New U.S. Report Finds Systemic Russian Targeting Of Ukrainian Energy Infrastructure

Russian occupiers have attacked Ukraine's power grid dozens of times to 'freeze it into submission', during the first winter of the conflict, a new U.S. report, issued by the State Department-supported Conflict Observatory program, suggests, TURAN's Washington correspondent reports.

Yale University researchers found more than 200 instances of damage to the country’s power infrastructure between October 1, 2022, and April 30, 2023, amounting to more than $8 billion in estimated destruction in 17 of the country’s 24 oblasts, or administrative units. In the majority of these incidents, the damaged infrastructure was far from the front lines of conflict, calling into question whether the strikes were directed at legitimate military objectives, the State Department said on Monday.

Of the 223 instances identified in the report, researchers were able to confirm 66 of them with high confidence, meaning they were able to cross-reference the damage across multiple trustworthy sources and data points, according to Yale Humanitarian Research Lab’s Nathaniel Raymond. The findings are consistent with those previously reported by the Conflict Observatory.

"... [T]he fact of the matter is, especially in Ukraine in the winter, electrical power is essential to what is used – in international law the term means necessary for survival," Raymond told TURAN's Washington correspondent during a virtual briefing organized by the State Department's Washington Press Center.

"We’re still in the midst of the winter period, as bombardment has been ongoing and continued attacks on energy infrastructure.  So this remains a topic of significant concern, especially for the impact that it has on civilians, and it’s another issue that we want to continue to see improvement and rapid advancement when it comes to the validation and verification of these strikes so that more material is able to be processed and moved forward for broader accountability," said Caitlin Howarth, the Conflict Observatory's director of operations.

The researchers also documented statements from the Russia officials that have expressed specific intent to commit attacks against infrastructure of a civilian nature to have an effect on civilian security and well-being., motives that might place the Russian attacks in violation of international law, including the terms of the Fourth Geneva Convention.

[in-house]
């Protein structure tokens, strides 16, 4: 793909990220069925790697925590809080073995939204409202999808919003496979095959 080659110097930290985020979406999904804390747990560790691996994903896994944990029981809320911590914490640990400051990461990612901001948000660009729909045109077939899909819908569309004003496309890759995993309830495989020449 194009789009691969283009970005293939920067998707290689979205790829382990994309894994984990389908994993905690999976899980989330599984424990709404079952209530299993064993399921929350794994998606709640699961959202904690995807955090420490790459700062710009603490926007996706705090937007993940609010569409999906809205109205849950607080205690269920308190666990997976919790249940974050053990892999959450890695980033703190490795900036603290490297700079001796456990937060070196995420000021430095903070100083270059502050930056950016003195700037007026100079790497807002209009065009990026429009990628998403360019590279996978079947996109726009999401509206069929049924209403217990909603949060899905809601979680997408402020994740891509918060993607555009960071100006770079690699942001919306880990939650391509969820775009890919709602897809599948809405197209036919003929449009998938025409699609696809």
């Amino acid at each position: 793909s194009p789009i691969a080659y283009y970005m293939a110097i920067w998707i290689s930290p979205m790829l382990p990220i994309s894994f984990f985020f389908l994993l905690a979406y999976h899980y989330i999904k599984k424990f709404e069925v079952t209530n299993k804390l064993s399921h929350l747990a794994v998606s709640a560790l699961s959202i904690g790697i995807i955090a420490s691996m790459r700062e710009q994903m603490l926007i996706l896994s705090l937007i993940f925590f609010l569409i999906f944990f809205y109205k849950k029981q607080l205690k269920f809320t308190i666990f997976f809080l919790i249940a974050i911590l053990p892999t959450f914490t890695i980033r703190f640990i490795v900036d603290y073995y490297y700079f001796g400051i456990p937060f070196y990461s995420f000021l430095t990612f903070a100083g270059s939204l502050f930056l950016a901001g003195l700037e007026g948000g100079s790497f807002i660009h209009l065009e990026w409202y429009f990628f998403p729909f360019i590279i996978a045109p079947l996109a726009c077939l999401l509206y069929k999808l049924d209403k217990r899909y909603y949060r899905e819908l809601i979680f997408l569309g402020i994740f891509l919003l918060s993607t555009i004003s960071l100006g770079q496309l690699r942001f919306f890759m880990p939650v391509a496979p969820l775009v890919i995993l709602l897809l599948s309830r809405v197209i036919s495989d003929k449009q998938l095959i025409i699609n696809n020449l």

"We found four identified incidents consistent with a potential violation of Article 56" Raymond said. Article 56 of Additional Protocol 1 includes special protections for objects, including dangerous forces.

"So we see two categories of statements from Russia’s Government as it relates to justifying the strikes.  On one hand, they are saying that there is a legitimate military reason, which may in some cases potentially be true; but on the other hand we see statements by Russian officials and Russian-aligned actors that suggest that these strikes are specific retaliation for Kerch Bridge and are specifically to attempt to inflict harm on civilians," he explained.

Raymond called the report "one of the most important one", as it represents a technical achievement in the effort for everyone to document these attacks in Ukraine and elsewhere.

The State Department said in its media note that the threat to civilian lives and livelihoods in Ukraine is entirely of Russia’s making. 

"Vladimir Putin began this war, and he can end it by withdrawing Russian forces from Ukraine’s territory. Until then, the United States will continue supporting Ukraine’s defense against Russia’s aggression and its pursuit of accountability for the atrocities Russian forces have committed against the people of Ukraine," reads the Department release.

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